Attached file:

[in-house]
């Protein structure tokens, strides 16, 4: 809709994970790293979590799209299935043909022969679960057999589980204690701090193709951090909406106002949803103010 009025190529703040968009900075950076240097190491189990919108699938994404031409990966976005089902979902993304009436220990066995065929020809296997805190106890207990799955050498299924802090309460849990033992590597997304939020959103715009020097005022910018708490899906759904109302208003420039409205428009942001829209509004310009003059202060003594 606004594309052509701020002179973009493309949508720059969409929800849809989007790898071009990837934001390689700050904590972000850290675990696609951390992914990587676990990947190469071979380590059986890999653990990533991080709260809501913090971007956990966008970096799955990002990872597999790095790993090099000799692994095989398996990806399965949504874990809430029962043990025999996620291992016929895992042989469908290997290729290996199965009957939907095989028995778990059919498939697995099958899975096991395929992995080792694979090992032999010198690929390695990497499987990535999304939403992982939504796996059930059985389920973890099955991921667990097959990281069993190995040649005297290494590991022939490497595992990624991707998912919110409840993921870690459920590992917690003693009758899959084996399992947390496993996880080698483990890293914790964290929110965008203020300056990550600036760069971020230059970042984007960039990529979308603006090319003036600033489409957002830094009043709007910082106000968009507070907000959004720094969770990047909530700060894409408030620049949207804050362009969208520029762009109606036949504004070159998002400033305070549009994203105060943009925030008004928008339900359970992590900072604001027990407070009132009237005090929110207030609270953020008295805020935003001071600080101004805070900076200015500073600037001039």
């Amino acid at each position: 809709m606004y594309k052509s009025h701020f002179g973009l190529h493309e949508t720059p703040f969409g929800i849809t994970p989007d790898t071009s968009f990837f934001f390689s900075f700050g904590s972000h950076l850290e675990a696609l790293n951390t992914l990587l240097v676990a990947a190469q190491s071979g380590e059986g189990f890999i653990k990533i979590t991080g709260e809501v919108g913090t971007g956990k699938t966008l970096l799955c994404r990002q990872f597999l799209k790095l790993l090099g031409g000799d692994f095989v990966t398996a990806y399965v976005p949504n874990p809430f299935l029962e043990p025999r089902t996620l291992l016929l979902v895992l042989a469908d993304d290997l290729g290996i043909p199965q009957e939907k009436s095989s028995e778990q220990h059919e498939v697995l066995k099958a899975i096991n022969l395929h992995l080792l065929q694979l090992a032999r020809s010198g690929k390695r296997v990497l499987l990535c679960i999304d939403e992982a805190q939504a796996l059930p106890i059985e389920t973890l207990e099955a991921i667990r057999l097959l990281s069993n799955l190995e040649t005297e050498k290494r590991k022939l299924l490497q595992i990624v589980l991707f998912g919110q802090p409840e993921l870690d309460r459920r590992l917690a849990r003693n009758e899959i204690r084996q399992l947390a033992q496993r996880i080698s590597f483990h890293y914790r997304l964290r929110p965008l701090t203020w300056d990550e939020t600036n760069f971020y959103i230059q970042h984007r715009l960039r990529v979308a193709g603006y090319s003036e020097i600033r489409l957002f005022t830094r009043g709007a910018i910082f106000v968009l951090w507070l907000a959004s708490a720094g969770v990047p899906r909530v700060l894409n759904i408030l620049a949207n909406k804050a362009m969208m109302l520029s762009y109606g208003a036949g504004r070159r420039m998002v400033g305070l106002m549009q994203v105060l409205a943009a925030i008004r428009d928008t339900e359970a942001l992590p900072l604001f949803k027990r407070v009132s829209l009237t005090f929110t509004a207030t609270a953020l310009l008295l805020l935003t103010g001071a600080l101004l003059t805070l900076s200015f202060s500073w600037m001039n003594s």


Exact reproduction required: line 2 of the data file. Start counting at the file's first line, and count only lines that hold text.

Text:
């Protein structure tokens, strides 16, 4: 809709994970790293979590799209299935043909022969679960057999589980204690701090193709951090909406106002949803103010 009025190529703040968009900075950076240097190491189990919108699938994404031409990966976005089902979902993304009436220990066995065929020809296997805190106890207990799955050498299924802090309460849990033992590597997304939020959103715009020097005022910018708490899906759904109302208003420039409205428009942001829209509004310009003059202060003594 606004594309052509701020002179973009493309949508720059969409929800849809989007790898071009990837934001390689700050904590972000850290675990696609951390992914990587676990990947190469071979380590059986890999653990990533991080709260809501913090971007956990966008970096799955990002990872597999790095790993090099000799692994095989398996990806399965949504874990809430029962043990025999996620291992016929895992042989469908290997290729290996199965009957939907095989028995778990059919498939697995099958899975096991395929992995080792694979090992032999010198690929390695990497499987990535999304939403992982939504796996059930059985389920973890099955991921667990097959990281069993190995040649005297290494590991022939490497595992990624991707998912919110409840993921870690459920590992917690003693009758899959084996399992947390496993996880080698483990890293914790964290929110965008203020300056990550600036760069971020230059970042984007960039990529979308603006090319003036600033489409957002830094009043709007910082106000968009507070907000959004720094969770990047909530700060894409408030620049949207804050362009969208520029762009109606036949504004070159998002400033305070549009994203105060943009925030008004928008339900359970992590900072604001027990407070009132009237005090929110207030609270953020008295805020935003001071600080101004805070900076200015500073600037001039």